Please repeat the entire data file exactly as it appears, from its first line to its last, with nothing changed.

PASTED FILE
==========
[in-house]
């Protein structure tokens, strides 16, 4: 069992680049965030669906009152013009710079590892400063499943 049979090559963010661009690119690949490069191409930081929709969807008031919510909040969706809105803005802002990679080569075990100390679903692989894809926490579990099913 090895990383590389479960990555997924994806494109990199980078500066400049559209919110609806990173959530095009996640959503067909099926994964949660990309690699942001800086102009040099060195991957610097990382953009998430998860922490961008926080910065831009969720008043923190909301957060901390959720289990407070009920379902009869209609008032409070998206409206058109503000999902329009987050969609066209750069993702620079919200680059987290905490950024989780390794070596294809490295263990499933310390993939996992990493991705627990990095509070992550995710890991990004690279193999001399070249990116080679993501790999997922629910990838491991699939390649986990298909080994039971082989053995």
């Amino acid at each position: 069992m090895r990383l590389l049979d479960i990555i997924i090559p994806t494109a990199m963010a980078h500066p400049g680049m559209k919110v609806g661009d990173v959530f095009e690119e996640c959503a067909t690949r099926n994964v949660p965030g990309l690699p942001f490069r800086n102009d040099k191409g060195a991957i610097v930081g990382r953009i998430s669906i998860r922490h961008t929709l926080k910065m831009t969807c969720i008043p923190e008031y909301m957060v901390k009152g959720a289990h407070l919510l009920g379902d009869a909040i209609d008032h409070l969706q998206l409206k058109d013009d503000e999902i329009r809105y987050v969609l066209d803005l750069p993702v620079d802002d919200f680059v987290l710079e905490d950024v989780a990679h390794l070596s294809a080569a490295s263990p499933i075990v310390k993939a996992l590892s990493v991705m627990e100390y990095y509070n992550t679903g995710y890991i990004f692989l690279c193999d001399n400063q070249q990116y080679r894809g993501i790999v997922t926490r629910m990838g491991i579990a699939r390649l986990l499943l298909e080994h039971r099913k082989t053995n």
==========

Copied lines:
[in-house]
């Protein structure tokens, strides 16, 4: 069992680049965030669906009152013009710079590892400063499943 049979090559963010661009690119690949490069191409930081929709969807008031919510909040969706809105803005802002990679080569075990100390679903692989894809926490579990099913 090895990383590389479960990555997924994806494109990199980078500066400049559209919110609806990173959530095009996640959503067909099926994964949660990309690699942001800086102009040099060195991957610097990382953009998430998860922490961008926080910065831009969720008043923190909301957060901390959720289990407070009920379902009869209609008032409070998206409206058109503000999902329009987050969609066209750069993702620079919200680059987290905490950024989780390794070596294809490295263990499933310390993939996992990493991705627990990095509070992550995710890991990004690279193999001399070249990116080679993501790999997922629910990838491991699939390649986990298909080994039971082989053995």
């Amino acid at each position: 069992m090895r990383l590389l049979d479960i990555i997924i090559p994806t494109a990199m963010a980078h500066p400049g680049m559209k919110v609806g661009d990173v959530f095009e690119e996640c959503a067909t690949r099926n994964v949660p965030g990309l690699p942001f490069r800086n102009d040099k191409g060195a991957i610097v930081g990382r953009i998430s669906i998860r922490h961008t929709l926080k910065m831009t969807c969720i008043p923190e008031y909301m957060v901390k009152g959720a289990h407070l919510l009920g379902d009869a909040i209609d008032h409070l969706q998206l409206k058109d013009d503000e999902i329009r809105y987050v969609l066209d803005l750069p993702v620079d802002d919200f680059v987290l710079e905490d950024v989780a990679h390794l070596s294809a080569a490295s263990p499933i075990v310390k993939a996992l590892s990493v991705m627990e100390y990095y509070n992550t679903g995710y890991i990004f692989l690279c193999d001399n400063q070249q990116y080679r894809g993501i790999v997922t926490r629910m990838g491991i579990a699939r390649l986990l499943l298909e080994h039971r099913k082989t053995n």